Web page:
It is fun to work with juxtapositions where the nature of the medium contrasts with the object it represents. In the case of Muse Shoes, I forged a pair of soft, delicate shoes out of hard, cold steel, and displayed them on a walnut base.
The process I used to make these is called oxyacetylene welding. Two gases, oxygen and acetylene, are combined under regulated pressures and are ignited at the tip of the welding torch.
The welder heats the intersection of the metals to be joined. As the metals begin to melt, the flame is swirled in order to moderate the heat and control the melting. More steel is fed to the cherry-red pool via a thin rod held in the other hand.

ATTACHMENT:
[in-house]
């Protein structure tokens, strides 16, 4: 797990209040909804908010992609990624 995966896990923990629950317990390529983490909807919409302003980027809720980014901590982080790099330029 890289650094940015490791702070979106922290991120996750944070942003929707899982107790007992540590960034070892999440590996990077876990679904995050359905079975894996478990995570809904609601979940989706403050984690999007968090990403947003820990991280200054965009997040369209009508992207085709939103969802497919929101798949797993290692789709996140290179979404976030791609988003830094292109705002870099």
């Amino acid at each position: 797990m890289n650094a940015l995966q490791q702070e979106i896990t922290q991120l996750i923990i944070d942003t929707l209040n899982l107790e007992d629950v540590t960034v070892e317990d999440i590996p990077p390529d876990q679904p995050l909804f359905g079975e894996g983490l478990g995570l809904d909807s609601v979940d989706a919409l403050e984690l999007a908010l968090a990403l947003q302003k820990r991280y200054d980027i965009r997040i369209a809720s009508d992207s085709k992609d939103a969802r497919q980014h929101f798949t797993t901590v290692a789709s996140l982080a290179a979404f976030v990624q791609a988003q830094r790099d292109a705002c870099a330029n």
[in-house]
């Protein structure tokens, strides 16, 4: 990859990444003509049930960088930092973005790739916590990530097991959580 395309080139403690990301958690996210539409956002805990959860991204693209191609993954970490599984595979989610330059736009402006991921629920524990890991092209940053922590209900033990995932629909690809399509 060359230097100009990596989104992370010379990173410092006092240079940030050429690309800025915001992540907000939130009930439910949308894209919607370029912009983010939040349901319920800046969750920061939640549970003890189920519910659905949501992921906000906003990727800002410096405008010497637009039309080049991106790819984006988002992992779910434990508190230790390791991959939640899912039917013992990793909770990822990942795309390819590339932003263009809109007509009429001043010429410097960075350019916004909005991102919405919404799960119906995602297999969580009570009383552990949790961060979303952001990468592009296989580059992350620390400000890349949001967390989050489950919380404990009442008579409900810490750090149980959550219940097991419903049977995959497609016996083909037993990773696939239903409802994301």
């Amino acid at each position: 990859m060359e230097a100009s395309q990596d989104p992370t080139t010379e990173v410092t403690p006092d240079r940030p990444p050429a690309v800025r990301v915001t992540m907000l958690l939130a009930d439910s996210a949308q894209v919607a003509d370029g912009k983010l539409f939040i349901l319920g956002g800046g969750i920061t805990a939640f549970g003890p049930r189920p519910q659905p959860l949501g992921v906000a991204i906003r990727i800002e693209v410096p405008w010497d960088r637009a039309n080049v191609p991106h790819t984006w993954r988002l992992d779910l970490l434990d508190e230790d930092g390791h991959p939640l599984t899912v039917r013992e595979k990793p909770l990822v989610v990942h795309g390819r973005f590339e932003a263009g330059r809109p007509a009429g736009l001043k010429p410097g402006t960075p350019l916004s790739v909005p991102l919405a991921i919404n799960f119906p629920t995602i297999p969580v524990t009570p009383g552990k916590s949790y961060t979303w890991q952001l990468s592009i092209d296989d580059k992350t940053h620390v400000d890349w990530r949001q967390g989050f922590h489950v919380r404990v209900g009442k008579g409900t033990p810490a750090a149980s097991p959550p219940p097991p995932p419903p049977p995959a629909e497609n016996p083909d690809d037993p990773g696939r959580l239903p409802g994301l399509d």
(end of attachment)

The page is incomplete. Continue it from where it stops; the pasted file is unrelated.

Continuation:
In many cases, arc welding (which uses electricity) is more efficient for basic joining operations. But flame-based welding lends itself to organic techniques such as bending, hammering, distressing, and applying patinas. Therefore oxyacetylene welding is attractive to the sculptor.
Private collection (not for sale).